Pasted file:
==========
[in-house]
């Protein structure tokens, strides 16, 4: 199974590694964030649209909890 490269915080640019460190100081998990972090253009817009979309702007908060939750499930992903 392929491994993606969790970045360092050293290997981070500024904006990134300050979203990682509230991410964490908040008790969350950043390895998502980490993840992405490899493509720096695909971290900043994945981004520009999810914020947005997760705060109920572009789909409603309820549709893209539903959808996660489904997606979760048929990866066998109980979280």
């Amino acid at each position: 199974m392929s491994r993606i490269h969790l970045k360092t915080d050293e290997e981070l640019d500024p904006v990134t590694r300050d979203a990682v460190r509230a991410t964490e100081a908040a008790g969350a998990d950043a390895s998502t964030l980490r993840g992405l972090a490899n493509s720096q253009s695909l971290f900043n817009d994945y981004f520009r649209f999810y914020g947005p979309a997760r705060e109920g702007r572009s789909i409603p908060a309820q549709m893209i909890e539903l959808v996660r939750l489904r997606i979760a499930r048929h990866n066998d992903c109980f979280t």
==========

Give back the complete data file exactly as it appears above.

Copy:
[in-house]
């Protein structure tokens, strides 16, 4: 199974590694964030649209909890 490269915080640019460190100081998990972090253009817009979309702007908060939750499930992903 392929491994993606969790970045360092050293290997981070500024904006990134300050979203990682509230991410964490908040008790969350950043390895998502980490993840992405490899493509720096695909971290900043994945981004520009999810914020947005997760705060109920572009789909409603309820549709893209539903959808996660489904997606979760048929990866066998109980979280």
């Amino acid at each position: 199974m392929s491994r993606i490269h969790l970045k360092t915080d050293e290997e981070l640019d500024p904006v990134t590694r300050d979203a990682v460190r509230a991410t964490e100081a908040a008790g969350a998990d950043a390895s998502t964030l980490r993840g992405l972090a490899n493509s720096q253009s695909l971290f900043n817009d994945y981004f520009r649209f999810y914020g947005p979309a997760r705060e109920g702007r572009s789909i409603p908060a309820q549709m893209i909890e539903l959808v996660r939750l489904r997606i979760a499930r048929h990866n066998d992903c109980f979280t």